Abstract: Modern computers run on top of complex processors, but complexity is the worst enemy of security. Scientists and engineers have consistently tried to develop secure software systems for decades. However, my work shows that new classes of vulnerabilities in complicated processors can break the security guarantees provided by software systems, cryptographic protocols, and privacy technologies. In this talk, I will give an overview of my work on discovering, evaluating, and mitigating such vulnerabilities. First, I will talk about side-channel attacks on cryptographic implementations. Second, I will discuss vulnerabilities at the microarchitecture level. Finally, I highlight my future work on improving security and privacy through automated testing for hardware vulnerabilities and hardware-software co-design.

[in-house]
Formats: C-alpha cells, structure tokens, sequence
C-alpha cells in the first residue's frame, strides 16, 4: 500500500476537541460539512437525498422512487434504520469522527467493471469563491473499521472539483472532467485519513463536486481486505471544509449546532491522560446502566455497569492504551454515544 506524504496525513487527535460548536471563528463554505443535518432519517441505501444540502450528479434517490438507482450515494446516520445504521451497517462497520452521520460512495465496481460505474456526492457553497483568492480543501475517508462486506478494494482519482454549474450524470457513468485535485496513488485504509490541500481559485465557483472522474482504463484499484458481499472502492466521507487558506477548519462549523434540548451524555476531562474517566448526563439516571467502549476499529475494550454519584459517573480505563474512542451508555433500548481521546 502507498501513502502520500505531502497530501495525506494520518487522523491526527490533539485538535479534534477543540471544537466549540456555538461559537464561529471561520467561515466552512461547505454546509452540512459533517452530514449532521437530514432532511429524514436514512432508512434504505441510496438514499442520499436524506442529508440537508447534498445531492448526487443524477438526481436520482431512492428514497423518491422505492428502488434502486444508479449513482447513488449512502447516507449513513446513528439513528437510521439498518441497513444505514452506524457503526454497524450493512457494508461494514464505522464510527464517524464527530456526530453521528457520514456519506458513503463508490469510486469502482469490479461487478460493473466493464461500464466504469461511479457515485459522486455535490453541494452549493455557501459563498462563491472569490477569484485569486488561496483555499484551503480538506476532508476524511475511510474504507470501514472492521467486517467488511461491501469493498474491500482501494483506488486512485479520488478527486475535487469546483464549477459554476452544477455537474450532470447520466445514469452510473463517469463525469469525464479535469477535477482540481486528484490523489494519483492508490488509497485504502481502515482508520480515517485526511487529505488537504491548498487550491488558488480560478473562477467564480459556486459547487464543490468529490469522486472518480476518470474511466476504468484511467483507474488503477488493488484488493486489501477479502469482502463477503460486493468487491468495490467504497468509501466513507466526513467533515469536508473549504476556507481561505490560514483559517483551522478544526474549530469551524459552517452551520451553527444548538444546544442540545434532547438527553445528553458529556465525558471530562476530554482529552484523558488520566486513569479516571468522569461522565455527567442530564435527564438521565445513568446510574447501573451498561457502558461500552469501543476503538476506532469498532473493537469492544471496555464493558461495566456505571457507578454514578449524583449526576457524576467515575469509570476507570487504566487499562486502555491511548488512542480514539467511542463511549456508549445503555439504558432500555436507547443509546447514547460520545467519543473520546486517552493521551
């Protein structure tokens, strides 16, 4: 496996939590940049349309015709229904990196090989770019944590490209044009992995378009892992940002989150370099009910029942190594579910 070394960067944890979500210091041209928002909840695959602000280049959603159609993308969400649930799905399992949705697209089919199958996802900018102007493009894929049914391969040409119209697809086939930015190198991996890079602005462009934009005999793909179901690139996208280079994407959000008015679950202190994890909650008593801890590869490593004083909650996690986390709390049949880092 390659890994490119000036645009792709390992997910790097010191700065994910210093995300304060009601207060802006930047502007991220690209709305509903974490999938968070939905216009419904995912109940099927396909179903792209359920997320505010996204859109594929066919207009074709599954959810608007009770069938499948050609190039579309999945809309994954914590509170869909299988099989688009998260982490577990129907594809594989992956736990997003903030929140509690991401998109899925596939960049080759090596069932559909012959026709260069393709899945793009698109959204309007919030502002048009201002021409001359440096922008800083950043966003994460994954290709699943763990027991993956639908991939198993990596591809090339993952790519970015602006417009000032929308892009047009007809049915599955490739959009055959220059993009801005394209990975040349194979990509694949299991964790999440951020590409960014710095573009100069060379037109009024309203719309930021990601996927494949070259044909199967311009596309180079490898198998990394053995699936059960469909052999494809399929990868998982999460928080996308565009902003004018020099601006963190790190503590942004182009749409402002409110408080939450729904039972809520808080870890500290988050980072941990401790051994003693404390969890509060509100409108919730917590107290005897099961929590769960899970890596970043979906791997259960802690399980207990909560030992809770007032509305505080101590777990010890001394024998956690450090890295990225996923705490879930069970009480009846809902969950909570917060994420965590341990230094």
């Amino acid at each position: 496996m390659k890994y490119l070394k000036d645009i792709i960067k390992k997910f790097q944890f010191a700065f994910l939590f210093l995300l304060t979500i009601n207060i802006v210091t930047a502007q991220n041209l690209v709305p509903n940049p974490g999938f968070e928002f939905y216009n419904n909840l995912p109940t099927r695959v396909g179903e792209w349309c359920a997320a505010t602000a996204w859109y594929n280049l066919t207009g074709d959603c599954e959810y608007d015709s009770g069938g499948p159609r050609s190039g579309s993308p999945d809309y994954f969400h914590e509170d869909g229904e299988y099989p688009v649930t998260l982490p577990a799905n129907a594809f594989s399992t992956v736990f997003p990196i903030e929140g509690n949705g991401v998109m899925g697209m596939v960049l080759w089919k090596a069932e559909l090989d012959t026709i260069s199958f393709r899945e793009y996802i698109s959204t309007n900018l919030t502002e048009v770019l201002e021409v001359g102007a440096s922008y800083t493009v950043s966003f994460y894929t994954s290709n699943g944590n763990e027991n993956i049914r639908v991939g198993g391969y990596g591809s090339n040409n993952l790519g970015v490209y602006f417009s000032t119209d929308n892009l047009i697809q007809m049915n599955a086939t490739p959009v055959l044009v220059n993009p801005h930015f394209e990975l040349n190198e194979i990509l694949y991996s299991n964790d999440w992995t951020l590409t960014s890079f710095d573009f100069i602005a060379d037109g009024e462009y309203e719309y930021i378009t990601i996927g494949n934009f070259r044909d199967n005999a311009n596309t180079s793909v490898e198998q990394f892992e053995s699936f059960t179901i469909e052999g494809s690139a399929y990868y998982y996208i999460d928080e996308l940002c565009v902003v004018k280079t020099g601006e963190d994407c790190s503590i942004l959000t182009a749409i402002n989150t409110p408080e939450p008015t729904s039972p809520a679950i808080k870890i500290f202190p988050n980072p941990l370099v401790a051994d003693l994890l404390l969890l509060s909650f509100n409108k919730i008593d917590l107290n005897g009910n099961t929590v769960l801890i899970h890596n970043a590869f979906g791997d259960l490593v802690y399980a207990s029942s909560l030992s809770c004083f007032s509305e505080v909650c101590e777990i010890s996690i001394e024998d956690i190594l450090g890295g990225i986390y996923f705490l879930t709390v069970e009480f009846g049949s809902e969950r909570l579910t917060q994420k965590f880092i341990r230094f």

Bio: Daniel Moghimi (https://moghimi.org) is a postdoctoral fellow in Computer Science and Engineering at UCSD. Previously, he received his MS.c in CS and Ph.D. in ECE from Worcester Polytechnic Institute. He develops new techniques and tools to discover new classes of vulnerabilities in hardware, evaluate their impact on software, particularly cryptography, and defend against these vulnerabilities. His work has improved the security of commodity processors and cryptographic products used by billions of users worldwide. Several of his publications have been covered by the news media such as Forbes, Wired, and The Register.